Arteriosclerosis

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Diagram showing the effects of atherosclerosis on an artery.

Arteriosclerosis is a diseased condition of the arteries. The artery walls are thickened, hardened and lose stretchiness, called elasticity.

There are three main types: [1]

  • Atherosclerosis is the most common type. It is the narrowing of arteries from a build up of plaque, usually made up of cholesterol, fatty substances, cellular waste products, calcium and fibrin, inside the arteries. This affects large and medium-sized arteries; however, its positioning varies person to person.[2]
  • Mönckeberg Arteriosclerosis. This is when the middle layer of the artery stiffens. This is because of calcium deposits.
  • Arteriolosclerosis. This affects the body's smaller arteries.[3]

The effects of arteriosclerosis can lead to lack of regular blood flow. Low blood flow to the brain can make you dizzy, numb, have slurred speech, and have other symptoms. Thromboses can further block the blood flow. This causes you to be at risk of getting stroke, or a heart attack.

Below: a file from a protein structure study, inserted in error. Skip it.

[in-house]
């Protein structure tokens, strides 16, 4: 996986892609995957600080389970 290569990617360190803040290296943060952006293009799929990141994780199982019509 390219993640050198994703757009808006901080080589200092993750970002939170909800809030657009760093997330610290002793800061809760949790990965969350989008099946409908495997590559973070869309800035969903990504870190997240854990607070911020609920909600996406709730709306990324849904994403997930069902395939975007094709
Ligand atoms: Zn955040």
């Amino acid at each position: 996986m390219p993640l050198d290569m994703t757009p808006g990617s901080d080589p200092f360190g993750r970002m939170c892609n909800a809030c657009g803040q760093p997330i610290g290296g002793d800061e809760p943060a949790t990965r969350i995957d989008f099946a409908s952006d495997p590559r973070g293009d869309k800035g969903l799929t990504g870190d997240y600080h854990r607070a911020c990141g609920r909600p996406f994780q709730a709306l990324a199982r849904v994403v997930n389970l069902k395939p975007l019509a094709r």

Arteriosclerosis is a major health problem. Arteriosclerosis can be prevented by reducing risks. Risks are smoking, obesity, and low amounts of exercise. Doctors recommend dieting and exercise. Diets consist of low amounts of cholesterol and saturated fats. Some patients may take drugs that lower the amount of cholesterol in their blood.[4]

References[change | change source]

  1. Dorlands Medical Dictionary. [1]
  2. "Atherosclerosis: MedlinePlus". www.nlm.nih.gov. http://www.nlm.nih.gov/medlineplus/atherosclerosis.html. Retrieved 2015-06-19.
  3. "Arteriosclerosis". World Book Advanced. World Book, 2016. Web. 22 Feb. 2016.
  4. Insel P.M. and Roth W.T. 2003. Cardiovascular disease and Cancer. In Core Concepts in Health, brief 9th edition. New York: McGraw-Hill.